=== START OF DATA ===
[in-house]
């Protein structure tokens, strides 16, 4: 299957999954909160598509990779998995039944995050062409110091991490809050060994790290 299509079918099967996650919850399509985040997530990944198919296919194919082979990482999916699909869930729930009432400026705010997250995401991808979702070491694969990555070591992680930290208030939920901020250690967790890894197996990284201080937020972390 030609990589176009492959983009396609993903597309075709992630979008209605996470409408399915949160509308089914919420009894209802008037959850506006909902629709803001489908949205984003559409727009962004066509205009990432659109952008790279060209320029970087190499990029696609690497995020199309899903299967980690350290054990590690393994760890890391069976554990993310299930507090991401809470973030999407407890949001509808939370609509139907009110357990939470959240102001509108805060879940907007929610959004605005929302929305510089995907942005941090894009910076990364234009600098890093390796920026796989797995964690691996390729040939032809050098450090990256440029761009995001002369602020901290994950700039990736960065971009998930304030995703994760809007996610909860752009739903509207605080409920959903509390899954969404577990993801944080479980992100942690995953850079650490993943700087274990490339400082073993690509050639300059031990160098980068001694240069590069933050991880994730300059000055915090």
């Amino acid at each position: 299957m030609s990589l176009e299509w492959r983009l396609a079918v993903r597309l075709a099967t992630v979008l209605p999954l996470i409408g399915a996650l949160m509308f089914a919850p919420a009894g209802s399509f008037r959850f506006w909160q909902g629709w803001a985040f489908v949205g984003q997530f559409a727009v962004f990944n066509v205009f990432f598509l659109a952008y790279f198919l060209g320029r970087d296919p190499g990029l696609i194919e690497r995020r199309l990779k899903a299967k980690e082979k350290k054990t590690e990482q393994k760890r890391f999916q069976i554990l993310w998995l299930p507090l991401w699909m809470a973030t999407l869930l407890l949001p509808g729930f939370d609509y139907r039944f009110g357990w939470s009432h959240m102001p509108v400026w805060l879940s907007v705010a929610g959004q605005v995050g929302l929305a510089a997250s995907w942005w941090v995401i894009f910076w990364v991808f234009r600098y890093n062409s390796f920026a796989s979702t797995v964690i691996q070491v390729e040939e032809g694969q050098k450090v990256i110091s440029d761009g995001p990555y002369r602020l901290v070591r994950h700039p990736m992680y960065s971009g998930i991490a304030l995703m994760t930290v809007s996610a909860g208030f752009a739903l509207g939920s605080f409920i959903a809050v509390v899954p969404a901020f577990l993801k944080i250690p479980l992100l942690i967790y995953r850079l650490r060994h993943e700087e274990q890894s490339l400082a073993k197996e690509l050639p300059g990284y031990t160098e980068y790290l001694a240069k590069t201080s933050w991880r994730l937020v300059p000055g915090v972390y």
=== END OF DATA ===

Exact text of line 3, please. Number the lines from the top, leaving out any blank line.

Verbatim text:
């Amino acid at each position: 299957m030609s990589l176009e299509w492959r983009l396609a079918v993903r597309l075709a099967t992630v979008l209605p999954l996470i409408g399915a996650l949160m509308f089914a919850p919420a009894g209802s399509f008037r959850f506006w909160q909902g629709w803001a985040f489908v949205g984003q997530f559409a727009v962004f990944n066509v205009f990432f598509l659109a952008y790279f198919l060209g320029r970087d296919p190499g990029l696609i194919e690497r995020r199309l990779k899903a299967k980690e082979k350290k054990t590690e990482q393994k760890r890391f999916q069976i554990l993310w998995l299930p507090l991401w699909m809470a973030t999407l869930l407890l949001p509808g729930f939370d609509y139907r039944f009110g357990w939470s009432h959240m102001p509108v400026w805060l879940s907007v705010a929610g959004q605005v995050g929302l929305a510089a997250s995907w942005w941090v995401i894009f910076w990364v991808f234009r600098y890093n062409s390796f920026a796989s979702t797995v964690i691996q070491v390729e040939e032809g694969q050098k450090v990256i110091s440029d761009g995001p990555y002369r602020l901290v070591r994950h700039p990736m992680y960065s971009g998930i991490a304030l995703m994760t930290v809007s996610a909860g208030f752009a739903l509207g939920s605080f409920i959903a809050v509390v899954p969404a901020f577990l993801k944080i250690p479980l992100l942690i967790y995953r850079l650490r060994h993943e700087e274990q890894s490339l400082a073993k197996e690509l050639p300059g990284y031990t160098e980068y790290l001694a240069k590069t201080s933050w991880r994730l937020v300059p000055g915090v972390y």